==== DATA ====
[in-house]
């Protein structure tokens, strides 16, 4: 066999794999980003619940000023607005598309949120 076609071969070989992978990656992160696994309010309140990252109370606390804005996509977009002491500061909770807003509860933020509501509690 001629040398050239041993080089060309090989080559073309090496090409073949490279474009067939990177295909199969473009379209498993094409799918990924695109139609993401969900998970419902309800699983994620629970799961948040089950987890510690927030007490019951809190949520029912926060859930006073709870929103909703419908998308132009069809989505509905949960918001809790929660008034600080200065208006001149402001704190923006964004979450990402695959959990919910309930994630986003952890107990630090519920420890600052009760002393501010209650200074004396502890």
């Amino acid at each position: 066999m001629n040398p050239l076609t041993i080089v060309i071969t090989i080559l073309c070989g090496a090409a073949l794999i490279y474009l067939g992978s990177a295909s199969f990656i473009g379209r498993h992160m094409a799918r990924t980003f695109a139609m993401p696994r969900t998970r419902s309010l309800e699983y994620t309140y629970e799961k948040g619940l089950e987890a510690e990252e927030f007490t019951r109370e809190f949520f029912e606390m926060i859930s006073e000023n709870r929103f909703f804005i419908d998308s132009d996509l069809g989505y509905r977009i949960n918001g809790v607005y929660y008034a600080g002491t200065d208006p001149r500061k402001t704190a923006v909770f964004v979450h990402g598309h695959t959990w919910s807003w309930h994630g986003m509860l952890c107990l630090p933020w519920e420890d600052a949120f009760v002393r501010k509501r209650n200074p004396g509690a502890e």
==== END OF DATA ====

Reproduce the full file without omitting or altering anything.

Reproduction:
[in-house]
């Protein structure tokens, strides 16, 4: 066999794999980003619940000023607005598309949120 076609071969070989992978990656992160696994309010309140990252109370606390804005996509977009002491500061909770807003509860933020509501509690 001629040398050239041993080089060309090989080559073309090496090409073949490279474009067939990177295909199969473009379209498993094409799918990924695109139609993401969900998970419902309800699983994620629970799961948040089950987890510690927030007490019951809190949520029912926060859930006073709870929103909703419908998308132009069809989505509905949960918001809790929660008034600080200065208006001149402001704190923006964004979450990402695959959990919910309930994630986003952890107990630090519920420890600052009760002393501010209650200074004396502890």
């Amino acid at each position: 066999m001629n040398p050239l076609t041993i080089v060309i071969t090989i080559l073309c070989g090496a090409a073949l794999i490279y474009l067939g992978s990177a295909s199969f990656i473009g379209r498993h992160m094409a799918r990924t980003f695109a139609m993401p696994r969900t998970r419902s309010l309800e699983y994620t309140y629970e799961k948040g619940l089950e987890a510690e990252e927030f007490t019951r109370e809190f949520f029912e606390m926060i859930s006073e000023n709870r929103f909703f804005i419908d998308s132009d996509l069809g989505y509905r977009i949960n918001g809790v607005y929660y008034a600080g002491t200065d208006p001149r500061k402001t704190a923006v909770f964004v979450h990402g598309h695959t959990w919910s807003w309930h994630g986003m509860l952890c107990l630090p933020w519920e420890d600052a949120f009760v002393r501010k509501r209650n200074p004396g509690a502890e």